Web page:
Why i chose 34
Getting drafted was like reaching base camp of Mount Everest. There was so much more to achieve. To be a regular in the Eagles team, you’ve got to go to a whole new level again.
I took the lessons from playing for West Perth and my year at St Kilda, and implemented them at the Eagles. I understood the standards required, the training schedule, the requirements physically and mentally to be successful.
I knew that I wasn’t going to get another chance at AFL and needed to make this one work. I had to play with that concentration, that ruthlessness and desire to win. I wanted to make sure it would happen. I needed to bring that effort every day.
Playing my first game, in 2013, was special, of course, but then you want to play 10 and then 20, you want to be a real contributor rather than just being out there on the field. I think things have worked out pretty well since.
You always want more. But, from my current vantage point, I can speak with some satisfaction about what’s happened here at the Eagles.
I’ve played over 100 games for the club my family and I have always supported and won a premiership last year. This year I was offered a new contract.
When I started with the Eagles, I was offered numbers 22, 34, 41 and, I think, 45. Two is my favourite number, but there were players who’d been injured in number 22, so I passed on that. I was 43 at Saints and I thought I’d take 34 at West Coast. Same-same, but a bit different.
I knew I wasn’t going to get another chance at AFL and needed to make this one work. I had to play with that concentration, that ruthlessness and desire to win.
On the locker at West Coast, there were no 100-gamers or premiership players that had worn 34, so I decided I wanted to be the first player for the club to do both those things in that number. They were quiet goals that materialised.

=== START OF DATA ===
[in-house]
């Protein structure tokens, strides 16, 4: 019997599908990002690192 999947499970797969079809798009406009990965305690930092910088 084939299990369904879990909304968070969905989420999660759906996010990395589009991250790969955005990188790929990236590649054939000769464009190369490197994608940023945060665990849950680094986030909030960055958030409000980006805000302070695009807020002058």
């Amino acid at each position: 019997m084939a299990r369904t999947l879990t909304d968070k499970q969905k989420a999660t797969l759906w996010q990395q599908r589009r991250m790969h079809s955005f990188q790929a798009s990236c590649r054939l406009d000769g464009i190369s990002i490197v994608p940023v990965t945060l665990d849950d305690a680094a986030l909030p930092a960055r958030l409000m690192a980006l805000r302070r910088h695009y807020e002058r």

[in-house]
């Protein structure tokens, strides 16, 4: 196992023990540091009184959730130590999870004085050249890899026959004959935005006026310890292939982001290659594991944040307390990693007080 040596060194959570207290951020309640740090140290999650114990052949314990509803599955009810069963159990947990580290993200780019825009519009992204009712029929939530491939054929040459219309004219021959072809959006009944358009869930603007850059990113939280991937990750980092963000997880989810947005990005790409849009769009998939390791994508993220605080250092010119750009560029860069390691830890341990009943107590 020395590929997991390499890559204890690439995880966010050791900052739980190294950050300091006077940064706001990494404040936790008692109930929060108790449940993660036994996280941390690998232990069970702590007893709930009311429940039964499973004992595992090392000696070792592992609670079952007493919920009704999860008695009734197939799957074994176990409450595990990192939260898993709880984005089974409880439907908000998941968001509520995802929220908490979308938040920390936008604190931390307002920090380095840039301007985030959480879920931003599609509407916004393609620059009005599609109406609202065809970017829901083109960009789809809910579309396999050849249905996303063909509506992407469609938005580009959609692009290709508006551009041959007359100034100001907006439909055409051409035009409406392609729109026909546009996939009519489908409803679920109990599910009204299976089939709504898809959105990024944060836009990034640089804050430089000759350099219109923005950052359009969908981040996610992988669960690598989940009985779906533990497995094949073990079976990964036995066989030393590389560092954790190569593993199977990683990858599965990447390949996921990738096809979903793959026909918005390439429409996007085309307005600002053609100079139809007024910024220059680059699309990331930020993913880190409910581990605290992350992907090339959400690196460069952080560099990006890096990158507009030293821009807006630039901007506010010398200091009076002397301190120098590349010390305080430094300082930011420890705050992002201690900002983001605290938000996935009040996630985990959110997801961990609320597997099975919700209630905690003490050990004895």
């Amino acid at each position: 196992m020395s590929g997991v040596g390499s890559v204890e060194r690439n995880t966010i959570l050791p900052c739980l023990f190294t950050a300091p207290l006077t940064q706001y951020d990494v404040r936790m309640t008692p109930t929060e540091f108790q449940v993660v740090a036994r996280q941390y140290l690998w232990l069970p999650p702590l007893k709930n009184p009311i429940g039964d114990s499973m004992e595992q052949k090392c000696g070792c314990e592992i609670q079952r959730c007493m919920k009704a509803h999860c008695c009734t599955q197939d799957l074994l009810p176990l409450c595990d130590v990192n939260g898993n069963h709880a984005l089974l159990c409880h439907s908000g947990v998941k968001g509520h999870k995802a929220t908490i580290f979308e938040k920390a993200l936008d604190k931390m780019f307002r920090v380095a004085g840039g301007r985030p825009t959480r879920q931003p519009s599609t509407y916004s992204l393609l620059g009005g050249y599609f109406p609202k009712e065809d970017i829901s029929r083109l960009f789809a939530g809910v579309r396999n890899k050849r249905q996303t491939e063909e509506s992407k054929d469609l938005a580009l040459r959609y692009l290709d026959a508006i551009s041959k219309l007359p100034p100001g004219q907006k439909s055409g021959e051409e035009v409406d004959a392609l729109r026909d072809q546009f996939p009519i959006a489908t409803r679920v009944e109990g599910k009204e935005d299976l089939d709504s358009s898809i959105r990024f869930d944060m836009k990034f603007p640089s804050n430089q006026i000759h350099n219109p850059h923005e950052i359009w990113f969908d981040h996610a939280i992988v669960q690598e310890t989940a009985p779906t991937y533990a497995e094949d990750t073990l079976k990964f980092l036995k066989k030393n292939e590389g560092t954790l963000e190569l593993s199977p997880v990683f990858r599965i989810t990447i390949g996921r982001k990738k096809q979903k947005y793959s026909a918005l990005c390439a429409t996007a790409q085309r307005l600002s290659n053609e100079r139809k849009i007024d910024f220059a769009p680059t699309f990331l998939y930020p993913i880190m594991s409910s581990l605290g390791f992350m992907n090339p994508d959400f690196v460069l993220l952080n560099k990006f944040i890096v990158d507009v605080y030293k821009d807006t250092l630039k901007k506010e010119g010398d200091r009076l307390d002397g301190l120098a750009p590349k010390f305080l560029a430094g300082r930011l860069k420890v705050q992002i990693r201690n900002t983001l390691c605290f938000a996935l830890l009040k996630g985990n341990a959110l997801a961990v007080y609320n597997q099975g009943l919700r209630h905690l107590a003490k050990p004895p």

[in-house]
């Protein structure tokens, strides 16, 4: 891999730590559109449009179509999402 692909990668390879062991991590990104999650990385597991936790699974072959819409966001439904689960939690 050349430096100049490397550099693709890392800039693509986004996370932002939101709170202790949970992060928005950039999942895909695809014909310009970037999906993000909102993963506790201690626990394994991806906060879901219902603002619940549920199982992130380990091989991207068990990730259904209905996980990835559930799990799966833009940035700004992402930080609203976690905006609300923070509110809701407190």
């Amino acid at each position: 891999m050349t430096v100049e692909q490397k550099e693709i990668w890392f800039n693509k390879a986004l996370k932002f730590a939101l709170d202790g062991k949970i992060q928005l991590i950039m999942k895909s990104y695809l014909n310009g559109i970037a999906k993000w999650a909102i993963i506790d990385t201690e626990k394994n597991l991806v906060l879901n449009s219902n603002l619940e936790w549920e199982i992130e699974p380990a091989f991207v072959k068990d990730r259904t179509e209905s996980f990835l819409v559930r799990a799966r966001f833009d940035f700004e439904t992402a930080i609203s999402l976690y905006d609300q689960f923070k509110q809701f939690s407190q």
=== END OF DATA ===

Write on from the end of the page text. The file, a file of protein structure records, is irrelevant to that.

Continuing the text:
It was never about proving Ross wrong, or anyone else. It was about proving to myself that I could play at the top level and giving myself the satisfaction of knowing I did everything I could to get there.
I’ve got doubters to this day. There are always going to be people who don’t think you belong or are good enough. But I don’t do it for them. Those doubts fuel me.
Football has been a big presence right throughout my life. I started playing AusKick when I was six. My Mum thought I might like it, took me down to the Girrawheen-Koondoola Pumas one Sunday morning and I loved it.
I had some older cousins who liked their footy and were Eagles fans. Mum and Dad are Eagles fans, too, so they were all influential in some way.
From then on, my desire was always to play footy as much and as well as I could. As you get older, you realise you can’t necessarily play for the team you barrack for.
But, as it turned out, I did get to play for the West Coast Eagles and I’m proud of what I’ve achieved with the club so far. Life’s funny like that.